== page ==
A few years ago I took a wild shot and believed a guy named Markus Frind. He made some wild claims and quite a few people thought I was gullible because of it. Turns out I was right.

How do you know if someone really is who they say they are? The internet makes this judgment task exceptionally hard. There are no faces. You don’t even know if the person you are talking to is a female or a cross dresser who hasn’t showered in six weeks.

First, you need a base of experience yourself. Bullshitters can be caught quickly when nothing they say fits reality. If you don’t know a thing about the subject at hand, you are flying blind. US investment banks had an easy time hawking complex and overpriced financial services to municipalities. Con artists know making marks feel smart is incredibly powerful.

Second, look at motivations. Does this person have something to sell you or some deal to do? If they have blatant commercial intent, set your credibility meter to 0. People will say and do anything to make money. But hey, we are in business. I have something to sell and so does everyone else I know. The key is do they have something to sell you.

Third, be able to test what you hear. If a claim is untestable or unprovable then your best off ignoring it. You can immediately throw out cult leaders and instead spend your time focusing on reality.

I’ve met many people through the web. Some are genuine, others are clearly liars. Most I’ll just never know who they really are. However, I don’t really care. In general, I judge people based on the usefulness of the information they provide. If a get-rich-quick blogger who never made a dime in their life writes something, and I make $10,000 off it, wonderful.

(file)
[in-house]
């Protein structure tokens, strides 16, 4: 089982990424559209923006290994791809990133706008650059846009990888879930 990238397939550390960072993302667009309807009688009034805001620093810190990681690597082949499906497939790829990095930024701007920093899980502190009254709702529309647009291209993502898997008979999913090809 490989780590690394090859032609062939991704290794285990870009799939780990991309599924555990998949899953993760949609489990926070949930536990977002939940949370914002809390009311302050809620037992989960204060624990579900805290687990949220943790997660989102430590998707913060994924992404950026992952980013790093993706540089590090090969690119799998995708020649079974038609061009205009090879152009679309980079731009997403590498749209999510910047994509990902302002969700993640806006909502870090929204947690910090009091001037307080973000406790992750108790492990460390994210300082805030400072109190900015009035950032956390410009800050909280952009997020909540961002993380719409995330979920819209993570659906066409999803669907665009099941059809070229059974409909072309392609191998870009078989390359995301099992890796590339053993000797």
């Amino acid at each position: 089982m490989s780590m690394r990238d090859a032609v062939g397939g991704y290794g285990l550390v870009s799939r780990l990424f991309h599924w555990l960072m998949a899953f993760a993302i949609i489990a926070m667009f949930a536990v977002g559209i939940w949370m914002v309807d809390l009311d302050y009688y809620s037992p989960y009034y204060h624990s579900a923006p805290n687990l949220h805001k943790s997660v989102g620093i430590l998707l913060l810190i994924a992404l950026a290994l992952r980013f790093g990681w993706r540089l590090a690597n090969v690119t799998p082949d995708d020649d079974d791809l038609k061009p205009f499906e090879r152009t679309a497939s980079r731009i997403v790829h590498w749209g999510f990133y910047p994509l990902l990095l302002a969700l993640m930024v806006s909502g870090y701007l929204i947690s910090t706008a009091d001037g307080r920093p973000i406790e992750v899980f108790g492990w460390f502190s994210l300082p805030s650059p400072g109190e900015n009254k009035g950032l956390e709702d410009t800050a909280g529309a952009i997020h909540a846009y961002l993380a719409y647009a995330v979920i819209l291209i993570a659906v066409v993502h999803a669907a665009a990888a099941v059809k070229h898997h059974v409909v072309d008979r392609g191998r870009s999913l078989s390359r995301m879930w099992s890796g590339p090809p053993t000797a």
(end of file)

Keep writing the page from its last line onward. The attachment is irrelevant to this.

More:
Because I have been running my business for a while I have some sense of the accuracy of an individual’s advice (rule number one.) If 90% of what someone says is in line with what you already know is true, its a good bet the remaining 10% is true.

Just starting out? Then you need to build up some first hand experience before going all on based off of what someone else says.

4 thoughts on “Judging Credibility Online

  1. Ah yes, Markus. I remember Shoemoney was talking crap about him sometime ago, pure link bait but still

  2. I was right there in that WW thread when he first put it out. My first thoughts gave me no reason to doubt him at the time. I couldn’t understand why there were so many naysayers. He wasn’t promoting anything and kept himself pretty anonymous for the most part. He hadn’t posted a check or anything. Basically in that thread he just started offering advice to other adsense publishers.

  3. The Secret may or may not be a scam but the idea behind it is not- the idea that thoughts impact physical reality. I can give you peer reviewed empirical scientific evidence to support this but you would probably brush it off.
    Thats because coming in with preconceived beliefs, you are looking to fit your current model of reality into a new paradigm. And you simply can’t so you choose to disavow it. Actually, Its pretty easy to find evidence for any kind of beliefs we want to support. If you really want to test if something is true or not… you must suspend your disbelief first and be open to the possibility of it working otherwise you are simply out to prove your version of Reality. Suspend disbelief and thoroughly try it and see if it works. You really have nothing to loose except 10 minutes per day in visualization? If it works you’ve just possibly been introduced to a life transforming paradigm. Don’t knock it until you’ve tried it. Like you say: “Third, be able to test what you hear.” and it certainly is testable experientially.

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